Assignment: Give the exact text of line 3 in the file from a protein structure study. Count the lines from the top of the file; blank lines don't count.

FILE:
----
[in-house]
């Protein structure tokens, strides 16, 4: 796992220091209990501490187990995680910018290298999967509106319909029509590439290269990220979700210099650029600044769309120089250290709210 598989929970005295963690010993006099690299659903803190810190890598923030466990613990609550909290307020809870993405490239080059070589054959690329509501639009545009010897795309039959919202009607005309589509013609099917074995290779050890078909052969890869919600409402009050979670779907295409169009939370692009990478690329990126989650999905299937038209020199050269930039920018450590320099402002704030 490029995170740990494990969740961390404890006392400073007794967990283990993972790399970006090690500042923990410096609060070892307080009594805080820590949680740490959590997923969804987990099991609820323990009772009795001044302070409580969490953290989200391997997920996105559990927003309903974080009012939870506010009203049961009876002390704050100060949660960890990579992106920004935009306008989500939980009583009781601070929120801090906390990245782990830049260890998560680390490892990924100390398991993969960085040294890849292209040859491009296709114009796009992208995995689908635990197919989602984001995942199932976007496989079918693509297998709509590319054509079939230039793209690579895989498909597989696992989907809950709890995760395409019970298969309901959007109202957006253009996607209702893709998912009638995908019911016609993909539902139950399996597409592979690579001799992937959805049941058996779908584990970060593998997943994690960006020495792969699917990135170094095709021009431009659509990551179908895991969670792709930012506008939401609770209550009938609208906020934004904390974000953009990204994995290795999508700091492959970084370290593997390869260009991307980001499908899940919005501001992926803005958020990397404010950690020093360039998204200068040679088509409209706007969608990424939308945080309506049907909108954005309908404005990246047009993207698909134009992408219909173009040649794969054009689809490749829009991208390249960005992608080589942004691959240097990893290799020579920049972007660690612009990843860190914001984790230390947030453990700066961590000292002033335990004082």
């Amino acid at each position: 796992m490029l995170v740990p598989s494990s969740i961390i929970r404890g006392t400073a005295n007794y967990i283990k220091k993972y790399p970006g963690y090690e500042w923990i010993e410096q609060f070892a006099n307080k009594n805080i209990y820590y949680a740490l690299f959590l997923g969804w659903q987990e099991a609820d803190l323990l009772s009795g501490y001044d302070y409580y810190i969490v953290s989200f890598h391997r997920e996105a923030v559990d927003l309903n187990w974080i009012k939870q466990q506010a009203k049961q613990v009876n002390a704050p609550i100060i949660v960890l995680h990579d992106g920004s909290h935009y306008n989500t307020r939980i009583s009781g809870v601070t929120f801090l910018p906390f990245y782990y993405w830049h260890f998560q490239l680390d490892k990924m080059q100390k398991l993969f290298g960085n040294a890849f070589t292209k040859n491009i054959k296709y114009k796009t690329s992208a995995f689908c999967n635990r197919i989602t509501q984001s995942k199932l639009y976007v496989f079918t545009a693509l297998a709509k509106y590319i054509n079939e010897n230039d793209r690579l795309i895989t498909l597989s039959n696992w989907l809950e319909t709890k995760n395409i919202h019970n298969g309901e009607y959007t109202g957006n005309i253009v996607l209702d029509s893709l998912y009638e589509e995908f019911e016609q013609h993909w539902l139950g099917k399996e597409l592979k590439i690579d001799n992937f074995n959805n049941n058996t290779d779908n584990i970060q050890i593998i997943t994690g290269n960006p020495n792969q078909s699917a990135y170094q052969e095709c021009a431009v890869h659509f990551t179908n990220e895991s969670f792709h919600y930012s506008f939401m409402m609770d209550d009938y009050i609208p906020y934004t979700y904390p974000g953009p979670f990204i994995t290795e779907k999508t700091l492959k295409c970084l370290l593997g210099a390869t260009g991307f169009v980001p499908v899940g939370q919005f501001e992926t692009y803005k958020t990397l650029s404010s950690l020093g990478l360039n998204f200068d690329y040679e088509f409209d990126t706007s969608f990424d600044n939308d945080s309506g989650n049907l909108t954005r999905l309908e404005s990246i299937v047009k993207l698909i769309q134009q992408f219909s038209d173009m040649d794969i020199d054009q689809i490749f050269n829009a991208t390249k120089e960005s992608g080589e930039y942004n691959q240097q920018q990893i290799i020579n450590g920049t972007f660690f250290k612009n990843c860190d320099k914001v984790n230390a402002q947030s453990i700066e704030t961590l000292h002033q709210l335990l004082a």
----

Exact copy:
């Amino acid at each position: 796992m490029l995170v740990p598989s494990s969740i961390i929970r404890g006392t400073a005295n007794y967990i283990k220091k993972y790399p970006g963690y090690e500042w923990i010993e410096q609060f070892a006099n307080k009594n805080i209990y820590y949680a740490l690299f959590l997923g969804w659903q987990e099991a609820d803190l323990l009772s009795g501490y001044d302070y409580y810190i969490v953290s989200f890598h391997r997920e996105a923030v559990d927003l309903n187990w974080i009012k939870q466990q506010a009203k049961q613990v009876n002390a704050p609550i100060i949660v960890l995680h990579d992106g920004s909290h935009y306008n989500t307020r939980i009583s009781g809870v601070t929120f801090l910018p906390f990245y782990y993405w830049h260890f998560q490239l680390d490892k990924m080059q100390k398991l993969f290298g960085n040294a890849f070589t292209k040859n491009i054959k296709y114009k796009t690329s992208a995995f689908c999967n635990r197919i989602t509501q984001s995942k199932l639009y976007v496989f079918t545009a693509l297998a709509k509106y590319i054509n079939e010897n230039d793209r690579l795309i895989t498909l597989s039959n696992w989907l809950e319909t709890k995760n395409i919202h019970n298969g309901e009607y959007t109202g957006n005309i253009v996607l209702d029509s893709l998912y009638e589509e995908f019911e016609q013609h993909w539902l139950g099917k399996e597409l592979k590439i690579d001799n992937f074995n959805n049941n058996t290779d779908n584990i970060q050890i593998i997943t994690g290269n960006p020495n792969q078909s699917a990135y170094q052969e095709c021009a431009v890869h659509f990551t179908n990220e895991s969670f792709h919600y930012s506008f939401m409402m609770d209550d009938y009050i609208p906020y934004t979700y904390p974000g953009p979670f990204i994995t290795e779907k999508t700091l492959k295409c970084l370290l593997g210099a390869t260009g991307f169009v980001p499908v899940g939370q919005f501001e992926t692009y803005k958020t990397l650029s404010s950690l020093g990478l360039n998204f200068d690329y040679e088509f409209d990126t706007s969608f990424d600044n939308d945080s309506g989650n049907l909108t954005r999905l309908e404005s990246i299937v047009k993207l698909i769309q134009q992408f219909s038209d173009m040649d794969i020199d054009q689809i490749f050269n829009a991208t390249k120089e960005s992608g080589e930039y942004n691959q240097q920018q990893i290799i020579n450590g920049t972007f660690f250290k612009n990843c860190d320099k914001v984790n230390a402002q947030s453990i700066e704030t961590l000292h002033q709210l335990l004082a």